At this point I could not think of a way of doing this that didnt invlove a DSL. This became even more apparent when I thought about optimizing as I can’t inline the stepper closures and inside the tlambda there would be A LOT of signals being fired and caught.

I was quite annoyed that my knowledge of lisp was potentially limiting me here but at least I could have a go at making a macro version which could be more optimized (if perhaps not as functional as I would originally have liked)

####So what’s the result?

Well the result is a very nice DSL which creates lambdas that know time and can mix temporal syntax with default lisp syntax very easily.

Here are a few examples:

;; when you use default lisp code, the result is a regualr lambda
(tlambda () (print "Hi"))

;; inline lambdas are fine too, again this is just a regular
;; lambda
(tlambda ()
  (let ((text "hello"))
    ((lambda (x) (print x)) text)))

;; This function will for the first 10 seconds print "hi jim" each
;; time it is called. After 10 seconds it will print "jim" each
;; time it is called.
;; Temporal forms are conditional, the predicate must be true for
;; the rest of the form to be evaluated. For this reason we borrow
;; the syntax from the cond macro.
;; Also notice that unlike cond every line is evaluated. So the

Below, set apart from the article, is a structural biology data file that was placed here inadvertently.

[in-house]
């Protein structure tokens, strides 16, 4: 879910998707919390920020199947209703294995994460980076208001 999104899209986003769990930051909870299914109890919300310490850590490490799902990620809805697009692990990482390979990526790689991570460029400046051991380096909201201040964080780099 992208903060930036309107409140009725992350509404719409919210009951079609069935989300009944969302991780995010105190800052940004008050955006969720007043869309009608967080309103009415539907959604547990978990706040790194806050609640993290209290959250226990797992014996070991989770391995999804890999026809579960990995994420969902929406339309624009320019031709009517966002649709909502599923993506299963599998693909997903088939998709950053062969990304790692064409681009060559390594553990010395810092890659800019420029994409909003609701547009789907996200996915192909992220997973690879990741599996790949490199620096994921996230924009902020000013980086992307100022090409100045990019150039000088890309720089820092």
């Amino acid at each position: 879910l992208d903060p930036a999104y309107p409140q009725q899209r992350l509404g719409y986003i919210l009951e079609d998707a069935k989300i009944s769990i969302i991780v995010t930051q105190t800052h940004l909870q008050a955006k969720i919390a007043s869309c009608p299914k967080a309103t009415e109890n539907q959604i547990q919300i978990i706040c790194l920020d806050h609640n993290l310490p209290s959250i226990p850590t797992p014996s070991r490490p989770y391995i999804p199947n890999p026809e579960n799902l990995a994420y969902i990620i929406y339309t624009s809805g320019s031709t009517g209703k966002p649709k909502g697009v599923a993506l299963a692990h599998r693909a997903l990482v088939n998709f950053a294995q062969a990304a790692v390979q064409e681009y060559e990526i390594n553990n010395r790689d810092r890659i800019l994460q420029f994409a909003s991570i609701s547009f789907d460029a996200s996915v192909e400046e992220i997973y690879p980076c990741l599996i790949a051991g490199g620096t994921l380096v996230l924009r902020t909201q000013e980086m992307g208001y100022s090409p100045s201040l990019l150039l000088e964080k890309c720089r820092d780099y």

;; (print "jim") line always works. This also means this function
;; never actually expires. regular lisp forms can be seen as
;; eternal.
(tlambda ()
  ((before (from-now (seconds 10))) (princ "hi "))
  (print "jim"))

;; time syntax must be either at the root of the tlambda or inside
;; one of the special forms defined for time functions.
;; the following is not valid, as the temporal condition form is
;; within a standard lisp form
(tlambda ()
  (print ((before (from-now (seconds 10))) "hi")))

;; tlambda introduces 2 new special forms: then & repeat
;; they each run each containing form until it expires and
;; only then move to the next form. The difference is that
;; once all the forms have expired 'then' will signal it has
;; expired, whereas repeat will start from the first form again
(tlambda () (then ((before (from-now (seconds 10))) (print "hi"))
                  ((once) (print "allo")))

(tlambda () (repeat ((before (from-now (seconds 10))) (print "hi"))
                    ((once) (print "allo")))

;; progn is also modified so that it can contain the temporal
;; condition forms
(tlambda ()
   (progn ((before (from-now (seconds 2))) (print "hi"))))


Here is an example of what is generated by tlambda (I have tidied it up a little and changed gensym names for ease of reading but functionally it is the same):

;; This:
(tlambda ()
  (then ((before (from-now (seconds 3))) (print "hi"))
        ((before (from-now (seconds 4))) (print "bye"))))

;; expands too:
(let ((counter 0)
      (deadline-1 (from-now (seconds 3)))
      (deadline-2 (from-now (seconds 4))))
  (lambda ()
    (if (= counter 2)
        (when (and (< counter 2))
          (if (afterp deadline-1)
                (when (= counter 0)
                  (incf counter)
                  (setf deadline-2 (- (from-now (seconds 4))
                                      (- (funcall *default-time-source*)